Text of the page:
Militants Planned to Move Hostages After Gas-Plant BlastSalah Slimani, Tarek El-Tablawy and Caroline Alexander
A multinational group of terrorists entered the In Amenas gas complex seeking to blow it up and escape into neighboring Mali with foreign hostages, Algeria’s premier said, in the first official account of the raid.
Only the actions of the Algerian army prevented the 32-man militant squad, which had “a massive arsenal” and its own explosives experts, from escaping with their captives, Abdelmalek Sellal told reporters in Algiers today. At least one member of the group was a Canadian national whose job it was to contact the media, he said.
The operation, which left 38 hostages dead, including three Americans, underscored the dangers Algeria faces as French forces engage in operations in Mali targeting jihadis. Sellal, whose nation fought a decade-long battle against Islamists in the 1990s, reiterated that Algeria backed peaceful dialogue and wouldn’t commit troops to Mali.
The three U.S. citizens killed in the attack were Victor Lynn Lovelady, Gordon Lee Rowan and Frederick Buttaccio, the U.S. State Department announced today. Seven other Americans survived the ordeal, Victoria Nuland, a spokeswoman for the department, said in a statement.
The scenario outlined by the Algerian prime minister was of an orchestrated assault planned by the militants over two months and complete with inside information from a former driver at the Saharan gas facility, operated by London’s BP Plc, Statoil ASA of Norway, and state-run Sonatrach. The siege was dealt with “professionally” by the Algerian military, Sellal said.
“The army first tried to negotiate in the hope of resolving the situation, but the terrorists were determined and their position was clear, and they had unacceptable demands,” Sellal said. A total of 37 foreign workers and one Algerian were killed, and five people remain unaccounted for, he said. Three militants were captured and 29 killed, with the attackers hailing from eight nations including Tunisia, Egypt, Niger, Mauritania and Canada.
The deceased hostages also came from diverse backgrounds, including people from Japan, the U.S., the Philippines, Colombia, Britain and France, according to their respective governments. The workers were killed one-by-one, Sellal said, in a mass execution.
He said the attackers crossed from north Mali into Niger, then Libya and finally Algeria, evidence of the difficulties of policing the porous borders Algeria shares with its neighbors. The group was headed by a man named Bechneb Mohamed al-Amin, who belonged to the Masked Brigade, according to Sellal.
The first stage of the “cowardly act by a group of terrorists” began at 5:30 a.m. on Jan. 16 and targeted a bus carrying passengers to In Amenas airport, Sellal said. BP’s country manager was among the passengers, he said.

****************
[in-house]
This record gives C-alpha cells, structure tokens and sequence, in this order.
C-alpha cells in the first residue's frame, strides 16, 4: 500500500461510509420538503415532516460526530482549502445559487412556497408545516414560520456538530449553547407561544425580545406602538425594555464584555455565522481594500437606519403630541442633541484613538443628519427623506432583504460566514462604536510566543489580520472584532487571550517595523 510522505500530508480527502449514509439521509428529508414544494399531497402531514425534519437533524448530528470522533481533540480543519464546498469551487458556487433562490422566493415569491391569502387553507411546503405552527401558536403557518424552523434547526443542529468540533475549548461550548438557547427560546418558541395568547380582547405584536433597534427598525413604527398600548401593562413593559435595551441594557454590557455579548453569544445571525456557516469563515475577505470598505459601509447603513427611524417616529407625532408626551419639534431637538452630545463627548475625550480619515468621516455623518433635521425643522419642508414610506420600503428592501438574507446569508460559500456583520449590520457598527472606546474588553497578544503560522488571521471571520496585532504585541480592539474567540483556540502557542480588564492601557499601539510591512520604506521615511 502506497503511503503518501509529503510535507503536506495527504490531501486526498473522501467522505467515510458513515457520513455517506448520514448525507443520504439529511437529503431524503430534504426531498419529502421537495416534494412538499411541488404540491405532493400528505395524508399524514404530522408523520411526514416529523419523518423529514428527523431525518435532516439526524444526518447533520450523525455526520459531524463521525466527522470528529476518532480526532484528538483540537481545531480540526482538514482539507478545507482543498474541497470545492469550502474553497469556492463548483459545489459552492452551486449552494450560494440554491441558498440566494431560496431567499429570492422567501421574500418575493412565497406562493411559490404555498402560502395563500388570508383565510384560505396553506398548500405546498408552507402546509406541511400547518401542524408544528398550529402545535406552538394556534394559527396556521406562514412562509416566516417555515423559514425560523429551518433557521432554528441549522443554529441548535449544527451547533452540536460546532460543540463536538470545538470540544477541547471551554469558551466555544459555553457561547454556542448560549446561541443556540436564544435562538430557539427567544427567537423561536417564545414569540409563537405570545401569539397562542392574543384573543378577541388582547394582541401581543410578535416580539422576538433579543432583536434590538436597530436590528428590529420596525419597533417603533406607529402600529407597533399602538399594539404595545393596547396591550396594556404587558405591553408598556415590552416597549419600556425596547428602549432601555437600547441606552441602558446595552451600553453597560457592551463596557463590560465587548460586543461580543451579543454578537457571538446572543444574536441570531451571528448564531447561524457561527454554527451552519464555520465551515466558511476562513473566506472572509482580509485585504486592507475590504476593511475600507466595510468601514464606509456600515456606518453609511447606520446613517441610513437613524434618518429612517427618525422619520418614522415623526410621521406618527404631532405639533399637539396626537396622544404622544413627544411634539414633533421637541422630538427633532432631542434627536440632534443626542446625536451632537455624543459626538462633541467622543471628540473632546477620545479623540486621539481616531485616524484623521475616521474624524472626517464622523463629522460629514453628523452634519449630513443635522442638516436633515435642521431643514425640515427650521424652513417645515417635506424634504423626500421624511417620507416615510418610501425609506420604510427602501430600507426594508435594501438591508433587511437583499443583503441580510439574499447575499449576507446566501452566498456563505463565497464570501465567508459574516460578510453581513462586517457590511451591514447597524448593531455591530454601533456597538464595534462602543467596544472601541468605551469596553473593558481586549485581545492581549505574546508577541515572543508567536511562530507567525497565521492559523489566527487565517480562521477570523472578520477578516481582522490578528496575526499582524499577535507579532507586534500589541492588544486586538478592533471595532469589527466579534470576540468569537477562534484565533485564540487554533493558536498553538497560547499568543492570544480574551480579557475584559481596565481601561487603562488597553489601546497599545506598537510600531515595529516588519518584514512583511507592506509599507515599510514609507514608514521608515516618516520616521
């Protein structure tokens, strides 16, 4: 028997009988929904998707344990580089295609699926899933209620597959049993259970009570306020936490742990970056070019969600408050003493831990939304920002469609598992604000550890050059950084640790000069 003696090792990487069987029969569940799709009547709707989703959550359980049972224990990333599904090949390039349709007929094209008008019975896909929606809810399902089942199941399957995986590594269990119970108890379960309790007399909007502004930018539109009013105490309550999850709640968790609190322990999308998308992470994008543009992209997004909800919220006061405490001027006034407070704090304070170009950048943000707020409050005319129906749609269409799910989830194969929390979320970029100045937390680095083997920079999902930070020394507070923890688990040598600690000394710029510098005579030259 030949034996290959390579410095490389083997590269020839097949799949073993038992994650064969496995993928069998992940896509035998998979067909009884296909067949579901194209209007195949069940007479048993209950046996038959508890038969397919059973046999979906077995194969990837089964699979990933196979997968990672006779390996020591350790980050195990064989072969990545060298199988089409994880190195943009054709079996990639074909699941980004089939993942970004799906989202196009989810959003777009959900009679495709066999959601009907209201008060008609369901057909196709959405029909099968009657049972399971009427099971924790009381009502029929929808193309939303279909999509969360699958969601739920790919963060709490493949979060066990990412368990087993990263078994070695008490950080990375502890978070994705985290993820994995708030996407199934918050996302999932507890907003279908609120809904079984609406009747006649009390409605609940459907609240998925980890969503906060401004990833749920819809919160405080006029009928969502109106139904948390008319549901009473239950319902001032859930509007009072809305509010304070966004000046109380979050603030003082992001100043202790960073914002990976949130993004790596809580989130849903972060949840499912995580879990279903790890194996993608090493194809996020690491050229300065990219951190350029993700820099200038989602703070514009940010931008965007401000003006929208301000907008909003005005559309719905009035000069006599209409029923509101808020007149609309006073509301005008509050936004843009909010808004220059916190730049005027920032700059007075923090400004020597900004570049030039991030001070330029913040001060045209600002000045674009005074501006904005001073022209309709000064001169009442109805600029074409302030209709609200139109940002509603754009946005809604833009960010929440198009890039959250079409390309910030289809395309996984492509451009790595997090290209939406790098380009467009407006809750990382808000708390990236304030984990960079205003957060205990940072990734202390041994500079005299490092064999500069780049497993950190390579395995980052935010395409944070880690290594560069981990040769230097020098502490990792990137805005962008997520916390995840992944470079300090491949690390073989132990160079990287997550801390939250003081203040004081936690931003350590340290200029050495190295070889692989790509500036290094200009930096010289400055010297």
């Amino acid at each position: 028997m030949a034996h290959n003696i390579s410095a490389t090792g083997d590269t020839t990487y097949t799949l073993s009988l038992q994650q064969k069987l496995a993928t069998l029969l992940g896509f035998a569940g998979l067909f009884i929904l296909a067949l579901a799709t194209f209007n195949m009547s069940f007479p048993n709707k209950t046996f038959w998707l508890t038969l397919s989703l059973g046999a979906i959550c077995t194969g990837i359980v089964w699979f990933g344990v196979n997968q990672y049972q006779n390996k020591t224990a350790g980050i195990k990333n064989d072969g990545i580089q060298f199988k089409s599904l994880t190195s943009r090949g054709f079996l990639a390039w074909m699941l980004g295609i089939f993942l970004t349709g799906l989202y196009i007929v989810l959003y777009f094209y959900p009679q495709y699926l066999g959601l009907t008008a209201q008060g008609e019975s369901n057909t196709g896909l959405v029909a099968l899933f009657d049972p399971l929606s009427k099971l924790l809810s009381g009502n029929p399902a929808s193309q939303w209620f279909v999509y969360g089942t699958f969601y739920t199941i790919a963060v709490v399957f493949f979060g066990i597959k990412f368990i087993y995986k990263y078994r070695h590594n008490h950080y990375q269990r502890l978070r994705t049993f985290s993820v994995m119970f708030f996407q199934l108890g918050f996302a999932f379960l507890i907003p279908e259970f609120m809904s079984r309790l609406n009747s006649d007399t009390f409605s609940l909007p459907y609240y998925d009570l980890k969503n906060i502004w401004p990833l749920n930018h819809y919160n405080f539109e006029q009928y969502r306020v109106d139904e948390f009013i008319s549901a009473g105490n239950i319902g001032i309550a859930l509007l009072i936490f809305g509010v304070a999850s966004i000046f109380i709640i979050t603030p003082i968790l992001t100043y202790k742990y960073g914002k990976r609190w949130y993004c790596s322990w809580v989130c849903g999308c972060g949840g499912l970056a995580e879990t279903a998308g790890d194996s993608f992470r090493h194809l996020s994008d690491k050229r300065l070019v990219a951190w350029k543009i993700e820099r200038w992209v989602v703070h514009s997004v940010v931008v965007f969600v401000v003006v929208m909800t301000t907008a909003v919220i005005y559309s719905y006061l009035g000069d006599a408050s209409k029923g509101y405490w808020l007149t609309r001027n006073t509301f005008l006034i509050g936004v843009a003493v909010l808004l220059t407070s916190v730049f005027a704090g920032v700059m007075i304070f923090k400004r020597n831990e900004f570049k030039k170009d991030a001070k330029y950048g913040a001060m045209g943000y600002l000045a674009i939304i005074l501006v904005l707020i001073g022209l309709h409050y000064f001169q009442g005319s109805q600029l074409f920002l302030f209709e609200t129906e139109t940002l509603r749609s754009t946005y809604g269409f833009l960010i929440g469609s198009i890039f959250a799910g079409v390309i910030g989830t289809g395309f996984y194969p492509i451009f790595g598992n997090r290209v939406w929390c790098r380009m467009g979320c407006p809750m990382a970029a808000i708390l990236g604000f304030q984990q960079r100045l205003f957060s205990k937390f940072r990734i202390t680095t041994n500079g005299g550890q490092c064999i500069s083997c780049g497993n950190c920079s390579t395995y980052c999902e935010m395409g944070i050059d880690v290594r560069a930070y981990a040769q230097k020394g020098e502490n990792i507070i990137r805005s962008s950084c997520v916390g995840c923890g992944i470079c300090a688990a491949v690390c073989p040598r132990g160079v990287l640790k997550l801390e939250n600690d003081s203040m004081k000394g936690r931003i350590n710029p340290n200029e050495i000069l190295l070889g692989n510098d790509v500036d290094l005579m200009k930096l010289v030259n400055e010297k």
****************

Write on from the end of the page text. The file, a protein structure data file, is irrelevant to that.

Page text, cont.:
The militants “started firing at the bus and received a severe response from soldiers,” he said. “They failed to achieve their goal, which was to kidnap foreign workers.”
The attackers then divided into two groups, with 11 men heading to the gas plant and another to the housing unit. The militants were heavily armed, with rocket-propelled grenades and automatic weapons as they stormed the complex that housed a total of 790 workers, of whom 134 were foreigners from 26 nations, the prime minister said.
A young Algerian security guard at the gas factory was among the first to be killed. Before dying, he managed to sound the alarm, a heroic effort that allowed workers to shut down the complex and to hide, Sellal said.
During the first night, the militants began preparations to flee to Mali in a convoy of vehicles, strapping explosives to the hostages. They were prevented from leaving the complex by the army, which had surrounded the site and struck with “force,” killing the group’s leader, Sellal said.
The attackers then sought to join their fellow militants, putting the hostages into the vehicles and using them as human shields. The military’s final assault came amid fears the attackers were trying to destroy the facility, he said.
Commenting on the intervention by security forces, Sellal said, “I swear before God that there are few in this world who could achieve” what the Algerian armed forces undertook.
The remarks appear aimed at initial criticism directed at Algeria over the military’s response -- efforts later defended by France, the nation’s former colonial ruler.
Responsibility was claimed by militants of the al-Qaeda-linked al Mulathameen group, who said their action was inspired by the arrival last week of French forces seeking to block a jihadist takeover of neighboring Mali. The group, headed by Mokhtar Belmokhtar, a one-eyed Algerian militant, warned other attacks could follow, according to a statement published on Mauritania’s private ANI news agency yesterday.
The full details of the death toll have yet to become completely clear, with official and independent media earlier putting the toll at more than 80, including the militants.
Japan’s Prime Minister Shinzo Abe said seven Japanese were killed, the Kyodo news agency reported. In addition, six Filipinos, at least three Britons, two Romanians, one French security worker and a Colombian were killed.